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Smart Cities: Big Data, Civic Hackers, and the Quest for a New Utopia

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Description

An unflinching look at the aspiring city-builders of our smart, mobile, connected future.
We live in a world defined by urbanization and digital ubiquity, where mobile broadband connections outnumber fixed ones, machines dominate a new "internet of things," and more people live in cities than in the countryside.
In Smart Cities, urbanist and technology expert Anthony Townsend takes a broad historical look at the forces that have shaped the planning and design of cities and information technologies from the rise of the great industrial cities of the nineteenth century to the present. A century ago, the telegraph and the mechanical tabulator were used to tame cities of millions. Today, cellular networks and cloud computing tie together the complex choreography of mega-regions of tens of millions of people.

In response, cities worldwide are deploying technology to address both the timeless challenges of government and the mounting problems posed by human settlements of previously unimaginable size and complexity. In Chicago, GPS sensors on snow plows feed a real-time "plow tracker" map that everyone can access. In Zaragoza, Spain, a "citizen card" can get you on the free city-wide Wi-Fi network, unlock a bike share, check a book out of the library, and pay for your bus ride home. In New York, a guerrilla group of citizen-scientists installed sensors in local sewers to alert you when stormwater runoff overwhelms the system, dumping waste into local waterways.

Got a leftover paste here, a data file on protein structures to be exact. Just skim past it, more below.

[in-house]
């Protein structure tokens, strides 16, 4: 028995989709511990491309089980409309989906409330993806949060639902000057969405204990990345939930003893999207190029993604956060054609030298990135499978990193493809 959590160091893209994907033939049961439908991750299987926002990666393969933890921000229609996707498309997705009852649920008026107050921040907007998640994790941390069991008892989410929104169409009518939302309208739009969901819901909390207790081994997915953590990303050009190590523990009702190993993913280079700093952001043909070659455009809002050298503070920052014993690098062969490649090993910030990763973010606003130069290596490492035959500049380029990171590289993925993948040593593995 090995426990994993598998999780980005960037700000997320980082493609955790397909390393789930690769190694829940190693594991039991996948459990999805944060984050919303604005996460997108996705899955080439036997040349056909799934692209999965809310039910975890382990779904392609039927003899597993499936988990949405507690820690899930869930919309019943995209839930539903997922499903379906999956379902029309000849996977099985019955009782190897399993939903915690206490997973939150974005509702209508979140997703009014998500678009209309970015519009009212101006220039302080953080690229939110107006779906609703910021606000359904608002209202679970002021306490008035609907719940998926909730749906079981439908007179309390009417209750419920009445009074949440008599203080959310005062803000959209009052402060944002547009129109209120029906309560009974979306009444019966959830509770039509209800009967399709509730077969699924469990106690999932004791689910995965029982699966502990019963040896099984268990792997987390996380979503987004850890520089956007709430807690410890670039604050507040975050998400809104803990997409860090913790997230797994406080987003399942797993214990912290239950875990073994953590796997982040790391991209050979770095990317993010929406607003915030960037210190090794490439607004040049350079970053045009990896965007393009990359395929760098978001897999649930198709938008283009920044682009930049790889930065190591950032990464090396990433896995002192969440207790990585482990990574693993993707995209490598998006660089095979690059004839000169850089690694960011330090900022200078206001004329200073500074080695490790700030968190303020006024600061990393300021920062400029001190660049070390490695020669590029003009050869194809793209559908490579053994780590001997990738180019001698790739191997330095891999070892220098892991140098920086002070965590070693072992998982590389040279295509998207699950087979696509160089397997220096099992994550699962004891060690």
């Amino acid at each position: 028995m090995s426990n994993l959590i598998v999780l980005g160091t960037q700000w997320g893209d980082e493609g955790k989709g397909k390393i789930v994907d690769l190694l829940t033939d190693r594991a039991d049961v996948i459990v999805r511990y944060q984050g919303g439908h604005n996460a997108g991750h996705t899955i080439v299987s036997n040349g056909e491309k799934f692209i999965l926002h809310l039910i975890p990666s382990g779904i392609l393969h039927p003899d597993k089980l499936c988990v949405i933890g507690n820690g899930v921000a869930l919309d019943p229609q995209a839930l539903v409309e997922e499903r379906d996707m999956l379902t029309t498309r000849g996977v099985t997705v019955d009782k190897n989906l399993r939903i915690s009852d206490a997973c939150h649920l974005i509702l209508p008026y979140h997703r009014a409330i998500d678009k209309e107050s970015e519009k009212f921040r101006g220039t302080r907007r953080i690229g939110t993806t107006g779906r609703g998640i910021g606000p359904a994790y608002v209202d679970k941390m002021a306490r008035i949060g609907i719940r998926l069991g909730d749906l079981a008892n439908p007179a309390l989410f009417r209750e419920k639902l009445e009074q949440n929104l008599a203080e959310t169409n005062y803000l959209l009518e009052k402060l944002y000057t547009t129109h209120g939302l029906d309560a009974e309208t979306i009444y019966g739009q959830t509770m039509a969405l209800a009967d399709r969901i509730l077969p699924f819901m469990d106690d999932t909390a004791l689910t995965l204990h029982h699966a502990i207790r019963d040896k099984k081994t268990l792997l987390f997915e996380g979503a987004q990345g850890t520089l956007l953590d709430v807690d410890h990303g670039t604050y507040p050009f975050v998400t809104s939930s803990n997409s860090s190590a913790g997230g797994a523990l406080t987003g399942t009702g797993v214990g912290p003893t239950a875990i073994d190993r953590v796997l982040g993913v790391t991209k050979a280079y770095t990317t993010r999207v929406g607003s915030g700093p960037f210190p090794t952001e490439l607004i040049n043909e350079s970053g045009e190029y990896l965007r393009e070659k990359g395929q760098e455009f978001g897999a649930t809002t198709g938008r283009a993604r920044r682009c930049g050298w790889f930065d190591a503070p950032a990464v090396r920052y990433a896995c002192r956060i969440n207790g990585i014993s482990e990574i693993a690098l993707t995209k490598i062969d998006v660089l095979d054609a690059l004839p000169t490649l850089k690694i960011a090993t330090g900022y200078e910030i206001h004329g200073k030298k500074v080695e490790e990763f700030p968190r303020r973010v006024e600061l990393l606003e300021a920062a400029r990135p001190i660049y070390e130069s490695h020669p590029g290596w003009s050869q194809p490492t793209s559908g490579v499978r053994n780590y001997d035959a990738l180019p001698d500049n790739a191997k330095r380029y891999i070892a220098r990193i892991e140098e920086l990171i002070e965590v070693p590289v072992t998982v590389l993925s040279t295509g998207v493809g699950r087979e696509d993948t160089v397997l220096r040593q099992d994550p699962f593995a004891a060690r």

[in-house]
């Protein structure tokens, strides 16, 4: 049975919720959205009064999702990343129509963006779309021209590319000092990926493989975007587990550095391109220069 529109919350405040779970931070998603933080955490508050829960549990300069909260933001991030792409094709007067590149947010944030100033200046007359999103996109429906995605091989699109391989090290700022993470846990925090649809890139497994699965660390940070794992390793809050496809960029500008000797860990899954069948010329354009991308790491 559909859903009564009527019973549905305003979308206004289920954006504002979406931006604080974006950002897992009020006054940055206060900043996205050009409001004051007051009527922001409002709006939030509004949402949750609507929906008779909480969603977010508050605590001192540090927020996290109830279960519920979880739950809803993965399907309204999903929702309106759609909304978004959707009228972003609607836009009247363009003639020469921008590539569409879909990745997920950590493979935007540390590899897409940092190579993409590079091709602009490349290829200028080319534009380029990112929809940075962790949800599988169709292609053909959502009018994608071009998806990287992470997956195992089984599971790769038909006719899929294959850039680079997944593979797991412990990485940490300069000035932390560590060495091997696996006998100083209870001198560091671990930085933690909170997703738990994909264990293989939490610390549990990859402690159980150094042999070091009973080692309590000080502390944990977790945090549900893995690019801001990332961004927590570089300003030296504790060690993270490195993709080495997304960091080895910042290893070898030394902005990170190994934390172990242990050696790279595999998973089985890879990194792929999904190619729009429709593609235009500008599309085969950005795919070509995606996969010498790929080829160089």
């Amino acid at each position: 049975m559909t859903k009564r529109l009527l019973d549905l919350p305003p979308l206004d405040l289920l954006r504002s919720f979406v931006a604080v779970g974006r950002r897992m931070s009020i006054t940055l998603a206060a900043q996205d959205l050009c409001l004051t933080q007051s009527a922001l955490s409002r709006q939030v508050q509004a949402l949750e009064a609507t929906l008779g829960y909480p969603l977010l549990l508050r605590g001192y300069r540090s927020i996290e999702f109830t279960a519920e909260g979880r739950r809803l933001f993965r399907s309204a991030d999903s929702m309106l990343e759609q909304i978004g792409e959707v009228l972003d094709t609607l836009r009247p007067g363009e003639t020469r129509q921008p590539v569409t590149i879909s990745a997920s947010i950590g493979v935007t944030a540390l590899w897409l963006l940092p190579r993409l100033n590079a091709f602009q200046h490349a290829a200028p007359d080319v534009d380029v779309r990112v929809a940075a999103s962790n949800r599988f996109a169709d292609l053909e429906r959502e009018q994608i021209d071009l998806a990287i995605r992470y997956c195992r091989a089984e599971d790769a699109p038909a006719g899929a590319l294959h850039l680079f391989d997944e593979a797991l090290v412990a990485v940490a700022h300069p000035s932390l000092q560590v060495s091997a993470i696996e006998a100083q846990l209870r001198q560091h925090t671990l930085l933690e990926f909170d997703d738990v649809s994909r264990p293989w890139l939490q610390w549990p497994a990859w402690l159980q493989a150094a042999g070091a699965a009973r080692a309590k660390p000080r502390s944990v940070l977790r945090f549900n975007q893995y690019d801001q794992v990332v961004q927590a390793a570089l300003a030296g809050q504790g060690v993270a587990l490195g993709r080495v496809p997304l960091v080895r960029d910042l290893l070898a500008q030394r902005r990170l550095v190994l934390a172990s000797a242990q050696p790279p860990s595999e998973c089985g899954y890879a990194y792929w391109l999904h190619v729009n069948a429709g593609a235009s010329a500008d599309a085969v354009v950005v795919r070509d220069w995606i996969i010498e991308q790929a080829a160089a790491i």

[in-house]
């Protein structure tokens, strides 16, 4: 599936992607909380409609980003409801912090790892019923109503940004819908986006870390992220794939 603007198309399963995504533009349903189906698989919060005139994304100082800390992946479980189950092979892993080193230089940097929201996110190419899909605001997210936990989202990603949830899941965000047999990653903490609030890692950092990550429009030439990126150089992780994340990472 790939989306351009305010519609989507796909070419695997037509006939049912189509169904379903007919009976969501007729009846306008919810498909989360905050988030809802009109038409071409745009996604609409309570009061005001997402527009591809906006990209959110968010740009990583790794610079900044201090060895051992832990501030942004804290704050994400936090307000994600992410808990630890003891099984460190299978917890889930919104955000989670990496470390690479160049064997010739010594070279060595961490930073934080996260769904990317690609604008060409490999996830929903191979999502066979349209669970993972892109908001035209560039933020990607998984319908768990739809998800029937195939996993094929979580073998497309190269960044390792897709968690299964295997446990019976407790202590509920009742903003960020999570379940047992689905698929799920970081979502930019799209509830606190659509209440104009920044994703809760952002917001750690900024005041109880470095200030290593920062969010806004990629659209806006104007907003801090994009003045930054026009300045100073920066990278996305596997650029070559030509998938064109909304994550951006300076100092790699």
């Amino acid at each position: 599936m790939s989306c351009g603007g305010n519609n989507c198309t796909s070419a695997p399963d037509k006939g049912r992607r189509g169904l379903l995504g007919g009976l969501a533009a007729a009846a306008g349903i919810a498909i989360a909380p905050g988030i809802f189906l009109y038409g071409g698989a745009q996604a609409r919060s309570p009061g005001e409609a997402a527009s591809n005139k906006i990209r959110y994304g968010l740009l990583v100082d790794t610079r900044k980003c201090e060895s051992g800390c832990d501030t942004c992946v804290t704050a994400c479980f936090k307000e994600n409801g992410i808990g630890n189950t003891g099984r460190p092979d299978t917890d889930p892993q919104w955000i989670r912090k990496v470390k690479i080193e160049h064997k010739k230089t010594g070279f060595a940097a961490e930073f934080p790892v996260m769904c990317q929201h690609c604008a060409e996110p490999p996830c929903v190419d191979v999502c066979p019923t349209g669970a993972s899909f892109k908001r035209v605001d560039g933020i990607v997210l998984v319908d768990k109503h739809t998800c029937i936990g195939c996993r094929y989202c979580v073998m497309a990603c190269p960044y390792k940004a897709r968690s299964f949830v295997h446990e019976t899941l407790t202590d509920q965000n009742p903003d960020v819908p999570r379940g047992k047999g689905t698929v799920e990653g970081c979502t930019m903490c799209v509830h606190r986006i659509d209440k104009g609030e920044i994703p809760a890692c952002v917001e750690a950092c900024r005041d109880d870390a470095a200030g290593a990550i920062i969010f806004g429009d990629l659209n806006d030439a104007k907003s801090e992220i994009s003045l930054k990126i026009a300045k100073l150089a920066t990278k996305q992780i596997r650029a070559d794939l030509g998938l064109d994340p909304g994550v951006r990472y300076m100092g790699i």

As technology barons, entrepreneurs, mayors, and an emerging vanguard of civic hackers are trying to shape this new frontier, Smart Cities considers the motivations, aspirations, and shortcomings of them all while offering a new civics to guide our efforts as we build the future together, one click at a time.

From Publishers Weekly

Aug 19, 2013 – Technology forecaster Townsend defines a “smart city” as an urban environment “where information technology is combined with infrastructure, architecture, everyday objects, and even our bodies to address social, economic, and environmental problems.” They’re already being made, usually piecemeal but sometimes wholesale (as in planned automated cities like South Korea and Cisco’s somewhat ill-fated Songdo), and involve refashioning old systems like the electricity grid as well as deploying the latest infrastructure—such as the network of radio waves operating our wireless gadgets—and much more. Of interest to urban planners and designers, tech leaders, and entrepreneurs, Townsend’s globe-hopping study examines the trend toward smart cities while addressing pros and cons, as top-down corporate models develop alongside communitarian and entrepreneurial initiatives. Skeptical of the vision and influence of tech giants, Townsend points to smaller stories in making the case that local ingenuity should lead the way, albeit in concert with the corporate innovation and power. The author’s perspective is based partly on direct experience (among other things, he was an organizer, in 2002, of NYCwireless, an open-source group distributing free Wi-Fi access in Manhattan). The autobiographical passages and close readings of other scrappy innovators are the most enjoyable part of this impressive survey, which tries to secure democratic impulses amid a new gold rush.
Smart Cities: Big Data, Civic Hackers, and the Quest for a New Utopia
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  • $13.99
  • Available on iPhone, iPad, iPod touch, and Mac.
  • Category: Sociology
  • Published: Oct 07, 2013
  • Publisher: W. W. Norton & Company
  • Seller: W. W. Norton
  • Print Length: 400 Pages
  • Language: English
  • Requirements: To view this book, you must have an iOS device with iBooks 1.3.1 or later and iOS 4.3.3 or later, or a Mac with iBooks 1.0 or later and OS X 10.9 or later.

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